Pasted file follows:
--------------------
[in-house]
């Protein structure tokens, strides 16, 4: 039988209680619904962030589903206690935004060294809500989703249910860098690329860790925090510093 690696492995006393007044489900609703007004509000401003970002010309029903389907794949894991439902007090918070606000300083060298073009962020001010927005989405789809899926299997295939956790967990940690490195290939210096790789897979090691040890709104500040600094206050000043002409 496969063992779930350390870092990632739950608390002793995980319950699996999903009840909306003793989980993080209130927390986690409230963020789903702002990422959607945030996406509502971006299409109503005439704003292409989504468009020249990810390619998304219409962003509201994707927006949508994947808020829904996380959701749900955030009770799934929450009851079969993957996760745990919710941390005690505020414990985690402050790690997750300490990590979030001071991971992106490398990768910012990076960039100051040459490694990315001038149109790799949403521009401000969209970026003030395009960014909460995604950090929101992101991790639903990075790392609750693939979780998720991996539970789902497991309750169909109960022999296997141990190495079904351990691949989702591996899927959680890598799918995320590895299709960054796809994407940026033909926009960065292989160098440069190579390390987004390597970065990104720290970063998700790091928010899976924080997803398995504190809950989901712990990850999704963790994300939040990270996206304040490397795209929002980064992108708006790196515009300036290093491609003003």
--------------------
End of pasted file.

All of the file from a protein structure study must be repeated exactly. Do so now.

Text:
[in-house]
């Protein structure tokens, strides 16, 4: 039988209680619904962030589903206690935004060294809500989703249910860098690329860790925090510093 690696492995006393007044489900609703007004509000401003970002010309029903389907794949894991439902007090918070606000300083060298073009962020001010927005989405789809899926299997295939956790967990940690490195290939210096790789897979090691040890709104500040600094206050000043002409 496969063992779930350390870092990632739950608390002793995980319950699996999903009840909306003793989980993080209130927390986690409230963020789903702002990422959607945030996406509502971006299409109503005439704003292409989504468009020249990810390619998304219409962003509201994707927006949508994947808020829904996380959701749900955030009770799934929450009851079969993957996760745990919710941390005690505020414990985690402050790690997750300490990590979030001071991971992106490398990768910012990076960039100051040459490694990315001038149109790799949403521009401000969209970026003030395009960014909460995604950090929101992101991790639903990075790392609750693939979780998720991996539970789902497991309750169909109960022999296997141990190495079904351990691949989702591996899927959680890598799918995320590895299709960054796809994407940026033909926009960065292989160098440069190579390390987004390597970065990104720290970063998700790091928010899976924080997803398995504190809950989901712990990850999704963790994300939040990270996206304040490397795209929002980064992108708006790196515009300036290093491609003003």